With the economy apparently improving, small business owners are thinking business development again.
Websites are essential. Tweets might work, but Twitter really isn't about new business development. And there are hints that Facebook users are beginning to "unlike" company pages that either post too frequently or whose wall has too many marketing posts.
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So how does a small business get in front of its marketplace? Two thoughts: Go with your strengths, and remember that traditional networking still works.
"It's still about people and relationships," says Alison Hall, a wordsmith and owner of AlisonInk Creative Communications in Arlington Heights. She advises businesses on marketing strategies and writes copy.
"I initially didn't want to bother people," Hall says of her own new business efforts, "but recently I've been like the doctor who has to take his own medicine.
"The problem is that nobody understands what I do, so now I talk to people."
It helps, suggests Arlington Heights consultant Larry Hayes, when business-seeking entrepreneurs "decide what your business is, who it serves and what customers get from it." Using the Internet as "a real equalizer, small businesses can be as effective as Proctor & Gamble," Hayes says.
Hall is of typical of many entrepreneurs who are good at what they do but uncomfortable marketing their capabilities to potential clients. Still, Hall talks to "friends of friends," and is less shy about telling people what she does at social gatherings. She'll also bring her iPad so she can show samples.
Today, Hall says, "I'll ask, 'Do you know anyone in marketing at your company?' and people will say, 'Oh, I know her.'"
Being visible so your business is top of mind when potential customers need what you do matters, too. "You have to put yourself out there," says Kathy Miller, president of Total Event Resources Inc., a Schaumburg company that produces corporate meetings and events for Fortune 1000 companies. "We volunteer a lot," which, Miller says, "gets us paying jobs."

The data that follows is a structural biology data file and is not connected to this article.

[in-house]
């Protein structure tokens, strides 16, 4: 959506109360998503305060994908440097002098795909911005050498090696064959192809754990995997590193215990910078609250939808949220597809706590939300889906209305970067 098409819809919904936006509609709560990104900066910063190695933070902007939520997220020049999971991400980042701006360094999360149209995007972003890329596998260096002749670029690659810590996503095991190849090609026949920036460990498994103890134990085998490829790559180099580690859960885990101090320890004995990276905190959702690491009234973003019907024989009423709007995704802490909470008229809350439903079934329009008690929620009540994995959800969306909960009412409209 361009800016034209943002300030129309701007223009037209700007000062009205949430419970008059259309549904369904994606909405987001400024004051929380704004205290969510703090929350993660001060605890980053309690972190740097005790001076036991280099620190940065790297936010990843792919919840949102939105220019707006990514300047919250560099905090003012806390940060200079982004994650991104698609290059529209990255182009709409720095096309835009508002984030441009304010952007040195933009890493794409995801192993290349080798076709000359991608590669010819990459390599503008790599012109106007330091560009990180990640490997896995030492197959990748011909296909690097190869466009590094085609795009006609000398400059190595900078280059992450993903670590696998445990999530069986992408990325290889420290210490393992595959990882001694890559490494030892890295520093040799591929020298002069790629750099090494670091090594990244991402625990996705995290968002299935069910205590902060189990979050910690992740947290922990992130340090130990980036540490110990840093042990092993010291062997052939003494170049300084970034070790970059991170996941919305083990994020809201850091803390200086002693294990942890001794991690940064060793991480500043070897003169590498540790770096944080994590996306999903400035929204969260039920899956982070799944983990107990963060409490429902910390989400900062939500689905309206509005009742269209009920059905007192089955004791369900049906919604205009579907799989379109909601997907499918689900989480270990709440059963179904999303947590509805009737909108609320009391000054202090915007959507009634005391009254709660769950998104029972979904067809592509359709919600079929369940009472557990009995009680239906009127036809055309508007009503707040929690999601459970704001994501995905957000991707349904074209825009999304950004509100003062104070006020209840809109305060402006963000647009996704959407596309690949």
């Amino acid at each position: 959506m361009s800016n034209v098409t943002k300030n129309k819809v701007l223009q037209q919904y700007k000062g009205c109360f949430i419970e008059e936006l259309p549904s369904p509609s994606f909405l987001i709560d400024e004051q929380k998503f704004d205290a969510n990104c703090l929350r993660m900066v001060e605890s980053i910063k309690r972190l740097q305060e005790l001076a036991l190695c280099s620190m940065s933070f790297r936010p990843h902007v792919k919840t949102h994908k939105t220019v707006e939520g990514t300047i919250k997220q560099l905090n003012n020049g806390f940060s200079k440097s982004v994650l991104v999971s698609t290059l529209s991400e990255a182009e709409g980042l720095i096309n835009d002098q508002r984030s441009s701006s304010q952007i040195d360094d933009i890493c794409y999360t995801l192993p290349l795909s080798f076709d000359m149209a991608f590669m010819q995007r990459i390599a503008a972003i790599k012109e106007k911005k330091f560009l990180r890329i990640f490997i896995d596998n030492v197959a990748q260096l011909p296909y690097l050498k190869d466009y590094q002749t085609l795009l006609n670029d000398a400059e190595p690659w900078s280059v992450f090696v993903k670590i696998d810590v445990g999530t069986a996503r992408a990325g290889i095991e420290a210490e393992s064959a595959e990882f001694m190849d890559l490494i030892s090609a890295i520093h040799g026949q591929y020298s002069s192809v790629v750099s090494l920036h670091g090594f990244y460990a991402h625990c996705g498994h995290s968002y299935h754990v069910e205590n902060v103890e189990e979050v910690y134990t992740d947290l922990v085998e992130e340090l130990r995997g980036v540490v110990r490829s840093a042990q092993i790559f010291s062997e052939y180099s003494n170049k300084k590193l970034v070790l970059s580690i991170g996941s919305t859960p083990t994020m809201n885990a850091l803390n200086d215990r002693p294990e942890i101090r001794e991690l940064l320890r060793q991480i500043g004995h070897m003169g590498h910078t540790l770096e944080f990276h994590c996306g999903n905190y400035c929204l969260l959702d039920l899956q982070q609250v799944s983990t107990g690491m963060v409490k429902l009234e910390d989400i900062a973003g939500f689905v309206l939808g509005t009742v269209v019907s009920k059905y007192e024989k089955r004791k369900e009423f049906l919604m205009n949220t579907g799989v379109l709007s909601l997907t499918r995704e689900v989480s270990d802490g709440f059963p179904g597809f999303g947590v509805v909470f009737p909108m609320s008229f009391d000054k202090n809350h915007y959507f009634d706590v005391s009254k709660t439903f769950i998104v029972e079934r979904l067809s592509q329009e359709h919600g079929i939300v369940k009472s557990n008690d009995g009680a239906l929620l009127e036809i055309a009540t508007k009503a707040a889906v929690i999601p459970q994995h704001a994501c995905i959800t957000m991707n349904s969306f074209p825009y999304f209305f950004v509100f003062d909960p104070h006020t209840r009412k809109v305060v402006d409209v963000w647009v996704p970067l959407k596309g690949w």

Miller, for example, is president elect of the International Special Events Society. With 7,200 members in 38 countries, ISES is a connection point for everyone from show producers to convention center managers and special effects technicians.
For Miller, however, volunteering also includes in-kind contributions for not-for-profits that may have a fundraising gala.
"We build relationships with associations and organizations" as part of Total Event's business development process, Miller says. It helps that "People know who you are."
She seeks referrals, as well. "We ask now," Miller says. "We get business through people who are happy with our services."
Miller also isn't shy about telling prospects that Total Event Resources is a Certified Women's Business Enterprise. Suppliers, Miller says, "want diversity. They want women- and other minority-owned businesses for the tax breaks."
• Jim Kendall welcomes comments at JKendall@121MarketingResources.com. © 2012 121 Marketing Resources Inc.